When I first learned I was pregnant, I was so anxious to begin making plans. I waited the recommended three months before sharing the news, with a few exceptions. My husband knew right away, of course, and I told my mom and best friend at about two months because I desperately needed women close to me I could talk to about my experience. I worried about how and when to tell my boss and colleagues, but found very few useful resources with advice on the matter!
When should I tell my boss, and how? What should I expect? Would it impact my opportunities at work? I was a ball of nerves. Fortunately, it went very smoothly, so if you’re recently pregnant for the first time, or for the first time since working for your current manager or employer, don’t stress! Here are some key points to keep in mind as you decide how broach the topic of your impending maternity leave at work.
When to Break the News
When to Wait
The reason customary wisdom suggests to wait until you’re at least three months along has to do with the risk of miscarriage. For those at risk, it is highest in the first trimester of pregnancy. However, if there is no reason to believe you are at risk for a miscarriage, you can break that rule.
Personally, I experienced severe morning sickness (err, all day sickness!). It lasted throughout my first trimester and into the early part of my second trimester. The nausea made my pregnancy a difficult secret to keep. I put too much pressure on myself by sticking hard and fast to the three month rule. If I had permitted myself some grace, I would have shared the news a little sooner. That way my manager would understand why I needed some extra flexibility with sick time, working from home and occasionally leaving my desk very abruptly. It also may have prevented my teammates from eating seafood chowder in the office. (OH, the smell!)
When to Get it Done
On the flip side, you’ll want to be sure you let your boss know before your condition becomes visibly obvious. For one thing, your employer will need to make arrangements to continue business as usual in your absence. That may mean finding temporary help or reassigning your work load. Consider how you’d feel if you were left in the dark about something like this. It is totally rude to ask someone if they are pregnant. Don’t make your manager feel compelled to break that taboo in the interest of business continuity.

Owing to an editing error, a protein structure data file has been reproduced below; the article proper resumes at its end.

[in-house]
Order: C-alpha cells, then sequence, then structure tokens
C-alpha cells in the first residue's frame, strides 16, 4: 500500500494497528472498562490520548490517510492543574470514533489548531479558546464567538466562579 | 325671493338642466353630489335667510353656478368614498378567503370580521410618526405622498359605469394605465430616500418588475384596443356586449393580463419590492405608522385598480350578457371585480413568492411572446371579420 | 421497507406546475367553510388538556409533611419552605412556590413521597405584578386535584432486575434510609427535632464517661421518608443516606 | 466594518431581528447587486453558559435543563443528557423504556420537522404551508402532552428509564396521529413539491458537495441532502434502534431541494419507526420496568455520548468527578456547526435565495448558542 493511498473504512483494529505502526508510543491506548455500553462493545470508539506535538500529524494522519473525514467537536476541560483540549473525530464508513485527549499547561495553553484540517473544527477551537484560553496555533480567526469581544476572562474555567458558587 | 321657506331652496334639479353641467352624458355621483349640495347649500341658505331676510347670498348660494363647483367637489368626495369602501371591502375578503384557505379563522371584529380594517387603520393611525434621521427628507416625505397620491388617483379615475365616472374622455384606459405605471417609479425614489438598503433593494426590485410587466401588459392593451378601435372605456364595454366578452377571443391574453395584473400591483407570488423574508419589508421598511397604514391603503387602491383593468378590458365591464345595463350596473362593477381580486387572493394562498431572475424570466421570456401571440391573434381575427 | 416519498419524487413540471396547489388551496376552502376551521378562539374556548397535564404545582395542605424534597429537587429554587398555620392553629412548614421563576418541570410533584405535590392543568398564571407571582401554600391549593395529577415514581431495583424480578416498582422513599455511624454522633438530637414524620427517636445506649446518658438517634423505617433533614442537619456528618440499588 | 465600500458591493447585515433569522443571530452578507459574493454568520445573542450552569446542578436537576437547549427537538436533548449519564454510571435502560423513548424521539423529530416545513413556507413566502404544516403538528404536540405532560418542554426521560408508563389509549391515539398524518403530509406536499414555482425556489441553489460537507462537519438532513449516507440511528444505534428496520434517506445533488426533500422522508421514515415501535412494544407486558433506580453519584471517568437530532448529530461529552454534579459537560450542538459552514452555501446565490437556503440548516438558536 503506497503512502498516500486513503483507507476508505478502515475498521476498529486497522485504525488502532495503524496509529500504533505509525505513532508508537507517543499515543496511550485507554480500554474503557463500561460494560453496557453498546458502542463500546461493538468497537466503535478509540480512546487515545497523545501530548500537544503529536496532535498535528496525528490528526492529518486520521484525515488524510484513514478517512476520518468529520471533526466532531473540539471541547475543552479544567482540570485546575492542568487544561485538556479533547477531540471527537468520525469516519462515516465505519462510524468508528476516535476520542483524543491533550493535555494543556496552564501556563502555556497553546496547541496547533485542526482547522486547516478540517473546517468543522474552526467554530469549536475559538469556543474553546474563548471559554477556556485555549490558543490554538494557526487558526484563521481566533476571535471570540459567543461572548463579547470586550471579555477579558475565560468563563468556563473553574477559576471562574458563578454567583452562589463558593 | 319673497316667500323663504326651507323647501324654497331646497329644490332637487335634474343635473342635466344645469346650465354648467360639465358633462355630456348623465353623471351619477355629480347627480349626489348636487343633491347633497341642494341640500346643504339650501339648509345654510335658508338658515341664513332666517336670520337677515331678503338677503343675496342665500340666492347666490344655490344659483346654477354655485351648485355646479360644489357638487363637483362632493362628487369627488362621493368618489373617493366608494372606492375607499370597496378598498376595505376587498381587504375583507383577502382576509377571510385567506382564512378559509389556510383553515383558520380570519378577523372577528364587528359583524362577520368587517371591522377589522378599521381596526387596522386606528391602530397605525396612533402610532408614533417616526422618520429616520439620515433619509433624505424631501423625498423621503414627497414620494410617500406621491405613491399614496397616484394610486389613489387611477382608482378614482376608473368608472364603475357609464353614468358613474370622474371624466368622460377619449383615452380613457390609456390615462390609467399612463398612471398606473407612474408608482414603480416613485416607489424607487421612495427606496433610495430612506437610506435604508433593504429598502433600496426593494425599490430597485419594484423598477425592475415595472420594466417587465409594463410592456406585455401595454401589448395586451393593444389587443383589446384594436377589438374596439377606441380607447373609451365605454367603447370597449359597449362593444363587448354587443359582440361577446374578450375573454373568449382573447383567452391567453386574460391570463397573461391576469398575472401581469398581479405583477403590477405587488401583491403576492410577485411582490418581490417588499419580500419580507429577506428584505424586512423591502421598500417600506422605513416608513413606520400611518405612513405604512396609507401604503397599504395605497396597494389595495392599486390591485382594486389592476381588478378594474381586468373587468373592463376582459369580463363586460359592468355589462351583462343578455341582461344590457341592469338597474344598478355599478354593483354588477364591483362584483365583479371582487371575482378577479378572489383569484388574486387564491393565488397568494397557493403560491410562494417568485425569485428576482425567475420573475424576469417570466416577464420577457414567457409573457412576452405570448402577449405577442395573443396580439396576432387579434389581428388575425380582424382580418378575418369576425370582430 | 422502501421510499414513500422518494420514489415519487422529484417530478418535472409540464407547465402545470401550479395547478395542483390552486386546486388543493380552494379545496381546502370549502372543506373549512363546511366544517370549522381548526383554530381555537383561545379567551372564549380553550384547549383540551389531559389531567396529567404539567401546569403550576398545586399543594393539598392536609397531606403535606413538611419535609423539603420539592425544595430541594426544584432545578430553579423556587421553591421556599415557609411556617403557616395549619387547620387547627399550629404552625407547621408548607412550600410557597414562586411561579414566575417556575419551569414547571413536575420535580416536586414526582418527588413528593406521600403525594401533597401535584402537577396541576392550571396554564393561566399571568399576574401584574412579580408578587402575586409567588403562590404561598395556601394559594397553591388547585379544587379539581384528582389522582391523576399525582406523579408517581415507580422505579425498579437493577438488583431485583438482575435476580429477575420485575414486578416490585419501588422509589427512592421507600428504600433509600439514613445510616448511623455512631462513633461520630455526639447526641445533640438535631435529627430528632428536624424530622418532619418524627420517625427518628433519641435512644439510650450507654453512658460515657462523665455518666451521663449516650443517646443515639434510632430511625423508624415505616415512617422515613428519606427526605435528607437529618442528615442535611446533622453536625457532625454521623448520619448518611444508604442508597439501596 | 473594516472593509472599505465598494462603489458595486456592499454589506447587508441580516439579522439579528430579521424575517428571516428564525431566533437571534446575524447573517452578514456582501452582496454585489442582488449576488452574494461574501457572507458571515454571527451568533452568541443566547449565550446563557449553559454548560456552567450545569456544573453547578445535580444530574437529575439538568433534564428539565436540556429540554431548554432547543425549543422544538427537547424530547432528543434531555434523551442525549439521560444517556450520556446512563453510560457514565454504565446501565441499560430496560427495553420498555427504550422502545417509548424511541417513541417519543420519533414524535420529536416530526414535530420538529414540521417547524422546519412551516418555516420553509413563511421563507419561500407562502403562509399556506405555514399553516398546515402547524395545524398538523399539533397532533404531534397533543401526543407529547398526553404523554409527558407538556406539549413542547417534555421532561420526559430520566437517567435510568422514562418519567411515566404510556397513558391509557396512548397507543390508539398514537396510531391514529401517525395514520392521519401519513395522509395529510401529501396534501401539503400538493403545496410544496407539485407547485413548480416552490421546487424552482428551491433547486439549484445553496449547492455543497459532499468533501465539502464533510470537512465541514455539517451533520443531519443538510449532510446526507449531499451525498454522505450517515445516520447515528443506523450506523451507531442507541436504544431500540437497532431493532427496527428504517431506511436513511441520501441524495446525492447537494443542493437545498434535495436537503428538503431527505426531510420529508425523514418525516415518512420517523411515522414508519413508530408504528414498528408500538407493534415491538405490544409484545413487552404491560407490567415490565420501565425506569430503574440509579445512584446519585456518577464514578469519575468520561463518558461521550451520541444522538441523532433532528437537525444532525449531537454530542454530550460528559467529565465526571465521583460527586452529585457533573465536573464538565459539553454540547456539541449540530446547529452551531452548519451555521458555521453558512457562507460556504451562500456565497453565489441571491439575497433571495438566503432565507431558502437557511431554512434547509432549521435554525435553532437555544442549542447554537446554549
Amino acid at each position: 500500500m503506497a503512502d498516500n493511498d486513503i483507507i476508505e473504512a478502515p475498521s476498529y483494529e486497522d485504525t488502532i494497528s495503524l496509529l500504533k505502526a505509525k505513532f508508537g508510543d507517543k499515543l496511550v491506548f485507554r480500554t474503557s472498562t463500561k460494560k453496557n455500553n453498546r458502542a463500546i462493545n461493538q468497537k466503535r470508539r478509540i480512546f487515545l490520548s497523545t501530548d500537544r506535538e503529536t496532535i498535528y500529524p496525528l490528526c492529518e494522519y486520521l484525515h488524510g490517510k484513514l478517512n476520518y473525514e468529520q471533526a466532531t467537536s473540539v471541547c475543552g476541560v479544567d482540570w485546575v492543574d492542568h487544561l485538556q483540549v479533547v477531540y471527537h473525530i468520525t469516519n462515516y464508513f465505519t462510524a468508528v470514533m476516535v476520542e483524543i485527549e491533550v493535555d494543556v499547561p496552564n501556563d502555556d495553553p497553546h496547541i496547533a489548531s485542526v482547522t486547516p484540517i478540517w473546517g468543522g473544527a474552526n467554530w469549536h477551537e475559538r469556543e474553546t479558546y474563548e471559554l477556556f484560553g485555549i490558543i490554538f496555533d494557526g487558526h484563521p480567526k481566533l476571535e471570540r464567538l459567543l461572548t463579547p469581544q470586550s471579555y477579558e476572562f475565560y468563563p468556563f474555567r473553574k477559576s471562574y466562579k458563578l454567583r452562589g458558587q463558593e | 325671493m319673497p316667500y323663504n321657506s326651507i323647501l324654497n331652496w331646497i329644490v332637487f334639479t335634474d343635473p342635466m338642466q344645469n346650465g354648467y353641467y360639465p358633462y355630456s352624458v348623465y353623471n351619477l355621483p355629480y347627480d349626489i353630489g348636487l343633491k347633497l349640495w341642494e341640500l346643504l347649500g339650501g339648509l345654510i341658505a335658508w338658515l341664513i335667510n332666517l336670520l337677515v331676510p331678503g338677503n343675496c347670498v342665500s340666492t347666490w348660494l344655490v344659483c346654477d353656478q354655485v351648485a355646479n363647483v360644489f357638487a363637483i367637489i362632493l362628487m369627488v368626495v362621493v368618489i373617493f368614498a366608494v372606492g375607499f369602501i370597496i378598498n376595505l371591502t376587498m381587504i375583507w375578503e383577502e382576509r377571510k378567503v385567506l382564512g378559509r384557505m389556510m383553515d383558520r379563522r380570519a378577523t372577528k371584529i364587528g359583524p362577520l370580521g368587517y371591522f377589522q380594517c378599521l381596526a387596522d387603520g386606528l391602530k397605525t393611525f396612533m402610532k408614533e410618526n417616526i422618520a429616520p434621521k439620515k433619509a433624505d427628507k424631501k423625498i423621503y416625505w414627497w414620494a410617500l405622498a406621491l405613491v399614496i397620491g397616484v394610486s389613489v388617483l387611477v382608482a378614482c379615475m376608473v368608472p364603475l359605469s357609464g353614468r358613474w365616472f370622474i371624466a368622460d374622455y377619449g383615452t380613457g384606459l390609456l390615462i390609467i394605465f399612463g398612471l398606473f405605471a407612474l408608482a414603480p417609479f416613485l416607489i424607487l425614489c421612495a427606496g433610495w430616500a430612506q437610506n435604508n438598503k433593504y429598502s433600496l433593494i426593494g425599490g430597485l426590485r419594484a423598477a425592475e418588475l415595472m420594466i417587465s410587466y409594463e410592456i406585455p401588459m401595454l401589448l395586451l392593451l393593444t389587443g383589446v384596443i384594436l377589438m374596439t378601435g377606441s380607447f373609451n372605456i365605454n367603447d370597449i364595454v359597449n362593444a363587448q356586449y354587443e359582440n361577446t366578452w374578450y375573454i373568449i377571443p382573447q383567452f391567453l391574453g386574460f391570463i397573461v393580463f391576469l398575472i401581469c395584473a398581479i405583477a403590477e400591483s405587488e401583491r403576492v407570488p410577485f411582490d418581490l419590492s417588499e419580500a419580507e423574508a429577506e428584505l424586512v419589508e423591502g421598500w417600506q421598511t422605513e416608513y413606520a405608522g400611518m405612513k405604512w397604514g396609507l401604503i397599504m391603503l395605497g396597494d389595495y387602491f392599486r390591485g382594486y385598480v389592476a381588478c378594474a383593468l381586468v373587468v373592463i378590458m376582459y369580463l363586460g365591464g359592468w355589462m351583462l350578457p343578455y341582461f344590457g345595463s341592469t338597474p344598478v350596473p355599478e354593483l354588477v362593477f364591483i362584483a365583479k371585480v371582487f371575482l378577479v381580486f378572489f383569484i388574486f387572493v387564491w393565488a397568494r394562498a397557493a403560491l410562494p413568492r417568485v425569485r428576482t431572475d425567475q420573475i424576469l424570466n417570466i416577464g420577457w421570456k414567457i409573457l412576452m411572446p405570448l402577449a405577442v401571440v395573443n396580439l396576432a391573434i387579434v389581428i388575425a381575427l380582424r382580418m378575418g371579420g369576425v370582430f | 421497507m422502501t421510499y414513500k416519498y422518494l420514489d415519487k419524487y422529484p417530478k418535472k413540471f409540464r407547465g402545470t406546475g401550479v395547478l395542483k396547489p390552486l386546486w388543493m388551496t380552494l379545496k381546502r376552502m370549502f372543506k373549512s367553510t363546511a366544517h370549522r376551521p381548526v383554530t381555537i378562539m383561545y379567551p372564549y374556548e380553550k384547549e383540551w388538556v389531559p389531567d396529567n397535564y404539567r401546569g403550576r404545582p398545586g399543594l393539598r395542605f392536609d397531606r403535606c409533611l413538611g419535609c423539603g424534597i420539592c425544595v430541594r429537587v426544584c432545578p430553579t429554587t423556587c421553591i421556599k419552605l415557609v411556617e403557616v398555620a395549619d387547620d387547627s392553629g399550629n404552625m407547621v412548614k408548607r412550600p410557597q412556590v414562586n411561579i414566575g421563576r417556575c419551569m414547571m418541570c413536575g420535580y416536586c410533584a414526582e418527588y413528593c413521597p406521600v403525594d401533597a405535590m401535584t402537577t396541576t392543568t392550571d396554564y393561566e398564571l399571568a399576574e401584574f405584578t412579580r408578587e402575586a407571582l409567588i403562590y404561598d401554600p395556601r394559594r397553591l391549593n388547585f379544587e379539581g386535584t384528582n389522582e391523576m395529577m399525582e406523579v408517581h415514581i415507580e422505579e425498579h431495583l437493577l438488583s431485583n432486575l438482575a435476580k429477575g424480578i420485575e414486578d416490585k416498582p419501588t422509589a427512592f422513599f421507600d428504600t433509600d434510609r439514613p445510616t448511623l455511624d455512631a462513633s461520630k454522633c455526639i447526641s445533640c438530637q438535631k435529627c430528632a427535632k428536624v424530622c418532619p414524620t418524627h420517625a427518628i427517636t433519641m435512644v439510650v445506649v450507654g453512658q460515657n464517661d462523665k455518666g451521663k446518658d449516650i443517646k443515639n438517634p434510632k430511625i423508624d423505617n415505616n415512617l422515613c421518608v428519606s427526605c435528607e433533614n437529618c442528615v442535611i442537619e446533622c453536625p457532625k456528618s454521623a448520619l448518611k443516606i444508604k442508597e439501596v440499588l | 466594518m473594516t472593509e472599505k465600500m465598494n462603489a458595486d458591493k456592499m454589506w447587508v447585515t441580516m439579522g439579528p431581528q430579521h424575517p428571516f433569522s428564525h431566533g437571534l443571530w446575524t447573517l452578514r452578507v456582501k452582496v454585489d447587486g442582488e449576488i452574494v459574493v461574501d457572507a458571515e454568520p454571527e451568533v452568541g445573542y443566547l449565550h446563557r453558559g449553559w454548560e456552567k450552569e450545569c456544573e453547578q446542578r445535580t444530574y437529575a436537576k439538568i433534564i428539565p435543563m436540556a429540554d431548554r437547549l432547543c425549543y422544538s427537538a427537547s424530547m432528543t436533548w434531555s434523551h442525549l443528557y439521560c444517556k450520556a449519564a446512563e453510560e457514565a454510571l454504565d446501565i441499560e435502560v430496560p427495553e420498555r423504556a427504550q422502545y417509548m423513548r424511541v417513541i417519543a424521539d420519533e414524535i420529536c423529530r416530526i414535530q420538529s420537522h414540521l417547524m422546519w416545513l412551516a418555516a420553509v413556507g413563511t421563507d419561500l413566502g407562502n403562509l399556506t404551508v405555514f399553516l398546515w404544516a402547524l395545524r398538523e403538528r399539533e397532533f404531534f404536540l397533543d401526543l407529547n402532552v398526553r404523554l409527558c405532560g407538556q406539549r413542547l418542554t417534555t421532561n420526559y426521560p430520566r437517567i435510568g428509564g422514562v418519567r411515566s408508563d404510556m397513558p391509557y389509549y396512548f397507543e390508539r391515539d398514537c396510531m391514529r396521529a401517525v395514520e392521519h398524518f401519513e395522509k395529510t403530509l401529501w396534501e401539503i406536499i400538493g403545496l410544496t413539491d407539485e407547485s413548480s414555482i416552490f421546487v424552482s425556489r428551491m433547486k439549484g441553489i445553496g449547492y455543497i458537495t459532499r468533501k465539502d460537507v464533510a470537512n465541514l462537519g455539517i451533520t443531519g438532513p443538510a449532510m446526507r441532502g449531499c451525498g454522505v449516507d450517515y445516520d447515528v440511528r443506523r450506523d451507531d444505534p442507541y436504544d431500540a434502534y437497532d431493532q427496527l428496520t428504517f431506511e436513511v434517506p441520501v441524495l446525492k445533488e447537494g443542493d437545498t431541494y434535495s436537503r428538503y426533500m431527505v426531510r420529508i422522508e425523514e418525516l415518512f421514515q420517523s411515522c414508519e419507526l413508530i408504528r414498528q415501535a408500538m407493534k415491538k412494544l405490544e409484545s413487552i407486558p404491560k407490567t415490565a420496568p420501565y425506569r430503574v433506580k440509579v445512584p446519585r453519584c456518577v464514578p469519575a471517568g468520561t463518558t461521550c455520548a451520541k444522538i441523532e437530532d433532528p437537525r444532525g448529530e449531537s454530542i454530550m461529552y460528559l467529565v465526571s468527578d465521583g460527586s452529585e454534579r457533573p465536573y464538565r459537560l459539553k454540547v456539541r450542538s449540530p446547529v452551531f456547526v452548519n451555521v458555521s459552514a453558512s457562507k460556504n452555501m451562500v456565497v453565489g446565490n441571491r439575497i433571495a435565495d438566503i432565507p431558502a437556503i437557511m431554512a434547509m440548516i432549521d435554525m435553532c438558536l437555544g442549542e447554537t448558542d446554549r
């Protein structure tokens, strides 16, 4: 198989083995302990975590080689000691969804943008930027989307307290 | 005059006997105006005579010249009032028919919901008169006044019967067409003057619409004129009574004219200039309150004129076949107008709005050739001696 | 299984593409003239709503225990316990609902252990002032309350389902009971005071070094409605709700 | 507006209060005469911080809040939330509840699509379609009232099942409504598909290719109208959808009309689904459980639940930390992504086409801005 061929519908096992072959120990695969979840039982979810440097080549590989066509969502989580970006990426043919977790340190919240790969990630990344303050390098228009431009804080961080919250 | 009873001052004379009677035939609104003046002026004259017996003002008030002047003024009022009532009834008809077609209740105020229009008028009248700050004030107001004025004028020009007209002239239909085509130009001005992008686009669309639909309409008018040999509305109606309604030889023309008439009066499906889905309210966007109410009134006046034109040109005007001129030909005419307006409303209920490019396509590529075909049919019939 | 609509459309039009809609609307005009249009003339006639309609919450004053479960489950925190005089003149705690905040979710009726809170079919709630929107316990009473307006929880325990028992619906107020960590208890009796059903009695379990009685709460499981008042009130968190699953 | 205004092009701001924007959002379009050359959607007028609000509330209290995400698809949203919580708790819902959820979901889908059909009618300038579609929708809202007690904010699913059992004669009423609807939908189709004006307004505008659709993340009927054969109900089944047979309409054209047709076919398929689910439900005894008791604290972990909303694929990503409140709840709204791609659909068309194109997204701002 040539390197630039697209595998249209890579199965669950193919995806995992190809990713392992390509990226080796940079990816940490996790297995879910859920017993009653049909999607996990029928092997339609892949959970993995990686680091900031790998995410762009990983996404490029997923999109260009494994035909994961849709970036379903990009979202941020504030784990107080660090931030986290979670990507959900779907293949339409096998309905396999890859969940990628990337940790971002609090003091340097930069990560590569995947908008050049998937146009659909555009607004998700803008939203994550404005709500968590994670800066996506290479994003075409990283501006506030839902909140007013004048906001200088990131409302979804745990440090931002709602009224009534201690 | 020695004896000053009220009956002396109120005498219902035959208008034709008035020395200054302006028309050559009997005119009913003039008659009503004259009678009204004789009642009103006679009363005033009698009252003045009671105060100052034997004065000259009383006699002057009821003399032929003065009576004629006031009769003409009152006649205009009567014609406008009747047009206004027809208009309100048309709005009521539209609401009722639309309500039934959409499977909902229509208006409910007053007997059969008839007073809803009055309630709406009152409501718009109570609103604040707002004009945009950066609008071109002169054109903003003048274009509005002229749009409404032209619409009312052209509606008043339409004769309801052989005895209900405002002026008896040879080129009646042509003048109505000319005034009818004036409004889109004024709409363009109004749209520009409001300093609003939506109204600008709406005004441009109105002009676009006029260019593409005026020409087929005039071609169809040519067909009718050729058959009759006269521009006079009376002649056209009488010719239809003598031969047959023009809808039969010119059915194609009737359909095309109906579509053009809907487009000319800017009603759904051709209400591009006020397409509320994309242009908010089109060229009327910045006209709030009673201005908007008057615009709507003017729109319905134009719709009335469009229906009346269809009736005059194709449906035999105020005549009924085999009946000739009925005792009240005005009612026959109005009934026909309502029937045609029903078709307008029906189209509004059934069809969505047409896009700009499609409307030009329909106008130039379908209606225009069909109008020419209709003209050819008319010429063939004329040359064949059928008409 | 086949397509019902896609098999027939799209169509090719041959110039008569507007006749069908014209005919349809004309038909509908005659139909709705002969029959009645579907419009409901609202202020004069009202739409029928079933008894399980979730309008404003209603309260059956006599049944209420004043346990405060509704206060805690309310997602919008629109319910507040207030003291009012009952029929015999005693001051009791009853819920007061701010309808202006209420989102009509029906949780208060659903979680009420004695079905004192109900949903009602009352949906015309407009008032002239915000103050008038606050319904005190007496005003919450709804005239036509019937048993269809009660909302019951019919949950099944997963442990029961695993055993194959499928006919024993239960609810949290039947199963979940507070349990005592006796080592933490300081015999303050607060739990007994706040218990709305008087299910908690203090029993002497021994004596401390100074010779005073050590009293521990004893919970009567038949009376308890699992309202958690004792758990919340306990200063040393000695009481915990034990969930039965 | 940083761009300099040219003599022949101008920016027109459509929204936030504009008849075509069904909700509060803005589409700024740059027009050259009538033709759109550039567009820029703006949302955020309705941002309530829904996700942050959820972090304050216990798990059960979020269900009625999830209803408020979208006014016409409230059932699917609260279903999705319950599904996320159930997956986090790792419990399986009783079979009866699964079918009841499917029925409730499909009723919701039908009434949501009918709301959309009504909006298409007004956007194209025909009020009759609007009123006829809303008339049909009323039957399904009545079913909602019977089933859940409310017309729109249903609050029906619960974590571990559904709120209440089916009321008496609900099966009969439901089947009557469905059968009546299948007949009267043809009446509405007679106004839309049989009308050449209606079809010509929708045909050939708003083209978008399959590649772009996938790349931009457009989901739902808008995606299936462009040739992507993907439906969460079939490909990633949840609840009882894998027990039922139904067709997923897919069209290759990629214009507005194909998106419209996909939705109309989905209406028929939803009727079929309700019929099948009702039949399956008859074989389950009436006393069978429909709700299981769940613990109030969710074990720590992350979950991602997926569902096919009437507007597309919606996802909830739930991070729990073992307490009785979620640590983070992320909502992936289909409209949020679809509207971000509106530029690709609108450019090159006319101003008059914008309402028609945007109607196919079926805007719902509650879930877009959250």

This is a great opportunity to show your professionalism and make a good impression. By sharing the news reasonably in advance, you can point out that you’re a team player and willing to be proactively involved with the transition. Offer to train someone on your team to cover your duties. Have some ideas ready about how to make the process as smooth as possible for everyone involved.
How to Break the News
Most of my anxiety stemmed from not knowing what exactly to say. Maybe I’m a bit of a prude. Saying “I’m pregnant” to my male supervisor felt deeply personal, as if I was sharing too much. I decided to share the news in a 1:1 meeting with my boss. This approach allows some privacy from other teammates. I wanted to be able to speak candidly and talk about logistics without anyone overhearing and chiming in with congratulatory remarks. Additionally, I was careful to tell my boss before telling anyone else at work to ensure he did not accidentally hear it through the grapevine. (Side note: if you work with family or personal friends, be cognizant about how the news spreads. You won’t want your boss to find out inadvertently from someone else!)
The way you word it will depend on whether or not you intend to return to work after the baby is born. I knew I would be returning to work. The wording I used was something along the lines of, “I’ll be needing to go on a leave of absence in about six months because I’m expecting my first child.” If you don’t plan on returning to work, you can try something along the lines of, “I wanted to let you know I have some big news in my personal life. I’m expecting a baby in x months”. This approach leaves it open for you to gauge your manager’s reaction. Then you can address how and when you plan to stop working.
Fortunately for me, my boss was great. His first response was a big smile and congratulations before any questions about the impact to my work or our team. Be prepared, though. Not all managers are created equal. Some may respond differently for various reasons (they are surprised, inexperienced, unsure how to react, or just a jerk). Consider how well you know your boss and prepare yourself mentally for the possible outcomes of breaking the news so you’ll be prepared to handle the conversation gracefully. Think through how you’ll steer the conversation in advance, being mindful of the possible outcomes.
Your Secret is Out: Now What?
Once your boss is aware and you’ve begun to discuss transition plans, you can share your joy with the rest of your co-workers. You’ll also want to contact your HR Department or HR Manager to learn about your company’s maternity leave policy. Find out how much time away you’re entitled to. Is there is flexibility to change your mind about the amount of time you need? If you plan to return to work, consider whether you will return full time or part if you have those options open to you. Start looking into the cost of childcare. Talk with family to determine how much help you’ll have and what you’ll need to pay for. A good understanding of your budget as well as the potential cost of childcare will help you with that decision.
Best of luck! Please let me know about your experience or any questions you have in the comments section below.